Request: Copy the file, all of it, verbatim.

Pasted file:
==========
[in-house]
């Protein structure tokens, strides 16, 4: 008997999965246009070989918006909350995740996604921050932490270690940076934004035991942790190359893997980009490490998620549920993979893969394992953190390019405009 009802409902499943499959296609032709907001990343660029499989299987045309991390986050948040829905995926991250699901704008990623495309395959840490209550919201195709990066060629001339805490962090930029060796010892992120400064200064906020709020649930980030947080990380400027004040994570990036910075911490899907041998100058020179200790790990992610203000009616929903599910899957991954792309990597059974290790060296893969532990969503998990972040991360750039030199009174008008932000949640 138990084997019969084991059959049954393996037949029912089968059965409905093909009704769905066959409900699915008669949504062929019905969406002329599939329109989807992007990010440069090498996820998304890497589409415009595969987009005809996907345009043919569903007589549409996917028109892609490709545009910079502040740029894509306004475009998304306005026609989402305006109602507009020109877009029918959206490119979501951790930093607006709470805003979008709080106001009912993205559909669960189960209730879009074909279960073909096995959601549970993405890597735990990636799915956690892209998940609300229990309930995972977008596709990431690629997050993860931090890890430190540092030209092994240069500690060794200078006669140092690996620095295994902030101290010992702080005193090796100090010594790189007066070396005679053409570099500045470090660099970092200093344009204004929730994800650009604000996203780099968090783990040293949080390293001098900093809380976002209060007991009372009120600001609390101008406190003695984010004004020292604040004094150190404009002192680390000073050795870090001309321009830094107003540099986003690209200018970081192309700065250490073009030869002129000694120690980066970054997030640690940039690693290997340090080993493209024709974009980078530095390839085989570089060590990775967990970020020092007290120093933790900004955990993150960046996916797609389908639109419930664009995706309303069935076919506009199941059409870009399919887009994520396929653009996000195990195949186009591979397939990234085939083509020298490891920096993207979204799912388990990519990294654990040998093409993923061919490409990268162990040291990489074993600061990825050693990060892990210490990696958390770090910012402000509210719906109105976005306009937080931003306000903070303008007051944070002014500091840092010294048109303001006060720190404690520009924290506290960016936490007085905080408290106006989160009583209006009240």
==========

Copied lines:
[in-house]
């Protein structure tokens, strides 16, 4: 008997999965246009070989918006909350995740996604921050932490270690940076934004035991942790190359893997980009490490998620549920993979893969394992953190390019405009 009802409902499943499959296609032709907001990343660029499989299987045309991390986050948040829905995926991250699901704008990623495309395959840490209550919201195709990066060629001339805490962090930029060796010892992120400064200064906020709020649930980030947080990380400027004040994570990036910075911490899907041998100058020179200790790990992610203000009616929903599910899957991954792309990597059974290790060296893969532990969503998990972040991360750039030199009174008008932000949640 138990084997019969084991059959049954393996037949029912089968059965409905093909009704769905066959409900699915008669949504062929019905969406002329599939329109989807992007990010440069090498996820998304890497589409415009595969987009005809996907345009043919569903007589549409996917028109892609490709545009910079502040740029894509306004475009998304306005026609989402305006109602507009020109877009029918959206490119979501951790930093607006709470805003979008709080106001009912993205559909669960189960209730879009074909279960073909096995959601549970993405890597735990990636799915956690892209998940609300229990309930995972977008596709990431690629997050993860931090890890430190540092030209092994240069500690060794200078006669140092690996620095295994902030101290010992702080005193090796100090010594790189007066070396005679053409570099500045470090660099970092200093344009204004929730994800650009604000996203780099968090783990040293949080390293001098900093809380976002209060007991009372009120600001609390101008406190003695984010004004020292604040004094150190404009002192680390000073050795870090001309321009830094107003540099986003690209200018970081192309700065250490073009030869002129000694120690980066970054997030640690940039690693290997340090080993493209024709974009980078530095390839085989570089060590990775967990970020020092007290120093933790900004955990993150960046996916797609389908639109419930664009995706309303069935076919506009199941059409870009399919887009994520396929653009996000195990195949186009591979397939990234085939083509020298490891920096993207979204799912388990990519990294654990040998093409993923061919490409990268162990040291990489074993600061990825050693990060892990210490990696958390770090910012402000509210719906109105976005306009937080931003306000903070303008007051944070002014500091840092010294048109303001006060720190404690520009924290506290960016936490007085905080408290106006989160009583209006009240």